DENIM DISH

NEW FIT ON 501S: Starting with fall deliveries, there will be a new fit for Levi's 501s. The classic button-fly style has been slightly redesigned so the fabric's grain runs along the side seam rather than down the center of the leg, resulting in "more of a boy's fit," according to women's merchandise manager Maggie Hanselman.
Current inventory will be taken back and replaced with the new product, Hanselman said, and the sizing will change from the 3-5-7 range to a waist and inseam system, running from 24 inches to 34 inches with three inseam lengths.
Wholesale prices will stay at around $25.50 for the basic five-pocket.
"Everyone will be able to wear at least two, even three sizes," said Hanselman. "Our shrink-to-fit fabric, from Cone Mills, has a lot of give, and the rise is lower. So, if [the customer] wants a snug fit, she can buy one size; if she wants a classic fit, she can buy the next size, and if she wants it a little baggy, she can buy the next size after that."
The print advertising campaign will play up the "guy's cut," Hanselman said. Silver Tab, Levi's more fashion-forward line, will also have three new boy's cut styles.

STEEL WHEELS KEEP ROLLING: According to Danny Lee, chief executive officer of Steel Jeans, the Los Angeles junior denim house that filed Chapter 11 last November, the firm is on the verge of reaching an agreement with its secured and unsecured creditors.
"A deal should be consummated shortly, "he said. "We could be wrapping up negotiations by the end of the week and be out of bankruptcy by the end of the summer. The paperwork takes 60 to 90 days."
In the meantime, Lee opened a 1,500-square-foot New York showroom at 215 W. 40th St. He also hired Michael Lew, 28, to remerchandise the line. On board since January, design director Lew now heads up a five-member team working to create a new logo and take the junior collection in two directions.
An extensive group of denim basics including jeans in five fits and five colors is complemented by small fashion-forward groups. Featuring about 10 styles each, these groups include: Indian Mustang, a deep blue denim with white contrast stitching; Antique Slub, sandwashed denim bodies with copper rivets, and Vintage Fifties, trousers, capris, and stovepipe jeans in enzyme-washed denim with bar tack details. The new offerings, at $10 to $25 wholesale, are to hit 300 stores, starting in June, Lee said.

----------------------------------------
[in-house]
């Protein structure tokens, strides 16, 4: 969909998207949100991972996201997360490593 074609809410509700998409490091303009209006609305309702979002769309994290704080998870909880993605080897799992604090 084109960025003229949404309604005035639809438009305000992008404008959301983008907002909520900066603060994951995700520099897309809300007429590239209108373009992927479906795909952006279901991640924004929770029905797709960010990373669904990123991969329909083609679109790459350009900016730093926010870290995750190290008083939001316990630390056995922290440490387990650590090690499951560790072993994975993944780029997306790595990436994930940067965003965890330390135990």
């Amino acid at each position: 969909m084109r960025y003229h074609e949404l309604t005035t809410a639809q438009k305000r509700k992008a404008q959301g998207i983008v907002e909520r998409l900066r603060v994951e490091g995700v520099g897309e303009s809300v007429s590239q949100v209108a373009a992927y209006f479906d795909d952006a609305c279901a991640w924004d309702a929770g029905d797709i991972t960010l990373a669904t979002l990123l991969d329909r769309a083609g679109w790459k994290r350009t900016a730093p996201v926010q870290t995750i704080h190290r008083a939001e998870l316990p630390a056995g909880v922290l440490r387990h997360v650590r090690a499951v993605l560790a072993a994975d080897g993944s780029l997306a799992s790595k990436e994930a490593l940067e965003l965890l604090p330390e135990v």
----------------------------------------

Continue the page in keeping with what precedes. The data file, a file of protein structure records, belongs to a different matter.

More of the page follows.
The design team is also responsible for producing girls sizes 7 to 14 and toddler apparel. In addition, Lew hopes to introduce men's wear to Steel's mix within a year. Aside from his full-time position at Steel, Lew also continues to run Imaginary Concepts, a contemporary sportswear company, with his wife, Doris Lew. That firm grosses slightly over $1 million a year and garnered the California Mart Rising Star award for its men's wear collection in 1993. Its women's wear was nominated for the same honor last year.MORE FROM SWIFT: Dominion Textile, Montreal-based Canadian textile giant, said it will spend $26 million (U.S.) to increase denim production in its Swift Textiles' plants in Erwin, N.C., and Drummondville, Quebec. Domtex said the investment will boost its North American denim production capacity by 5 to 10 percent, but the company would not elaborate. Denim accounted for $363 million, or 39 percent of the company's total sales of $931 million, for the year ended June 30, 1994. The added capacity follows a 20 percent capacity increase last year.
The increased capacity is scheduled to come on line during the third quarter of fiscal 1996. Domtex does not anticipate any cotton supply problems, noting it has sufficient forward coverage to meet increased denim production.
"This move marks a significant step in our accelerating agenda to focus on the core businesses in which we have distinguished leadership positions," said John A. Boland 3rd, president and chief executive officer of Dominion Textile.
According to John Heldrich, president and ceo of Swift Textiles, a subsidiary of Dominion, "Without further capacity expansion, we would be unable to support the future growth of our customers."
The investment, which relieves a current bottleneck, will result in more flexible operations, and represents a very cost-effective utilization of capital within the existing North American base, the company said. The expansion will create 51 jobs in Erwin, which currently employs 1,330, and 70 jobs in Drummondville, where 670 people work. Drummondville is also expanding its yarn operations to meet the increased denim production. Domtex said the $26 million will come from internally generated funds, with about $3.5 million being spent this year and the balance in fiscal 1996.

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